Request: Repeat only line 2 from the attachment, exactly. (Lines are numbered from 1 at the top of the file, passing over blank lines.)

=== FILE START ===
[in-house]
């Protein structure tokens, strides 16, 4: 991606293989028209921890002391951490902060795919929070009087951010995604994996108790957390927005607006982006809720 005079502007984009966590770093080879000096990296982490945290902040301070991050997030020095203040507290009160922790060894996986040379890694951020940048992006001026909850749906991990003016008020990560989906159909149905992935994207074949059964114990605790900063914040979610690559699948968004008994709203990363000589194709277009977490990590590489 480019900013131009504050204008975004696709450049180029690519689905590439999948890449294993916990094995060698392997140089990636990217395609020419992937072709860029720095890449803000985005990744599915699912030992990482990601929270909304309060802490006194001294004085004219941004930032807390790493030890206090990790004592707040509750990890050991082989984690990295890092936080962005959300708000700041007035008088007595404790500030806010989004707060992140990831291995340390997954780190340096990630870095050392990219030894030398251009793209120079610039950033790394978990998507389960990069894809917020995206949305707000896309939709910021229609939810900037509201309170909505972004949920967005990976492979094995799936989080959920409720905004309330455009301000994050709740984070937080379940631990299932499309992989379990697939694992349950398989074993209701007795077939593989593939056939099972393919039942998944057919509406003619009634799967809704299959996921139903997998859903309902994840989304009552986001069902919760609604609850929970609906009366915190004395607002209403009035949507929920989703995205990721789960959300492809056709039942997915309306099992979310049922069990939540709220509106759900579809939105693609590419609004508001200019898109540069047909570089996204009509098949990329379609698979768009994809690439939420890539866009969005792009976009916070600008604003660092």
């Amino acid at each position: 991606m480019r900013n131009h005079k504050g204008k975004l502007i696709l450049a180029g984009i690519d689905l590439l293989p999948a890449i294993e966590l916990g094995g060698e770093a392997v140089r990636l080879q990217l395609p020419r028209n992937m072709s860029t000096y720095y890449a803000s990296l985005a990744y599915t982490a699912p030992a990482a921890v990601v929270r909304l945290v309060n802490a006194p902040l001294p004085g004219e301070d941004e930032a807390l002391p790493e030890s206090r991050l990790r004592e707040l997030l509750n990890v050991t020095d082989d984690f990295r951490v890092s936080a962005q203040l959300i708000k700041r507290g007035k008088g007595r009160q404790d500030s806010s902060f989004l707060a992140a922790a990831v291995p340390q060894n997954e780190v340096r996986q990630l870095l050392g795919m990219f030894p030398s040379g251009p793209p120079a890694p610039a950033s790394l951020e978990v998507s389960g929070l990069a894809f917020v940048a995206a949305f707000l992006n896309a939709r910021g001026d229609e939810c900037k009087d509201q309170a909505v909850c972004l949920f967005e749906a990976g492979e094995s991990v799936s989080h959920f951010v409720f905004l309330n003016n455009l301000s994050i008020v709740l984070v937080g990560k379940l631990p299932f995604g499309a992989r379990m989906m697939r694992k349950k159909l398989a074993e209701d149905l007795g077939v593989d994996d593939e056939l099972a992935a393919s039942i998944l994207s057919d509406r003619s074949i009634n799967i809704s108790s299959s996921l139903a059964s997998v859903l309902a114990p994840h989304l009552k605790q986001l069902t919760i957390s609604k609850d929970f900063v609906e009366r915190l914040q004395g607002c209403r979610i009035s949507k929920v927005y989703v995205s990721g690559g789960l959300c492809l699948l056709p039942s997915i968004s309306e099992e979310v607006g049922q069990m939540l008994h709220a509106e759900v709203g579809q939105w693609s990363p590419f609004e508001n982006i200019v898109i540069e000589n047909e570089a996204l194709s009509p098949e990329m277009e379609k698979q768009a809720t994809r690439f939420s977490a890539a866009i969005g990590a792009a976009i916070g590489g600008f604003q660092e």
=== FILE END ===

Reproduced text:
């Protein structure tokens, strides 16, 4: 991606293989028209921890002391951490902060795919929070009087951010995604994996108790957390927005607006982006809720 005079502007984009966590770093080879000096990296982490945290902040301070991050997030020095203040507290009160922790060894996986040379890694951020940048992006001026909850749906991990003016008020990560989906159909149905992935994207074949059964114990605790900063914040979610690559699948968004008994709203990363000589194709277009977490990590590489 480019900013131009504050204008975004696709450049180029690519689905590439999948890449294993916990094995060698392997140089990636990217395609020419992937072709860029720095890449803000985005990744599915699912030992990482990601929270909304309060802490006194001294004085004219941004930032807390790493030890206090990790004592707040509750990890050991082989984690990295890092936080962005959300708000700041007035008088007595404790500030806010989004707060992140990831291995340390997954780190340096990630870095050392990219030894030398251009793209120079610039950033790394978990998507389960990069894809917020995206949305707000896309939709910021229609939810900037509201309170909505972004949920967005990976492979094995799936989080959920409720905004309330455009301000994050709740984070937080379940631990299932499309992989379990697939694992349950398989074993209701007795077939593989593939056939099972393919039942998944057919509406003619009634799967809704299959996921139903997998859903309902994840989304009552986001069902919760609604609850929970609906009366915190004395607002209403009035949507929920989703995205990721789960959300492809056709039942997915309306099992979310049922069990939540709220509106759900579809939105693609590419609004508001200019898109540069047909570089996204009509098949990329379609698979768009994809690439939420890539866009969005792009976009916070600008604003660092």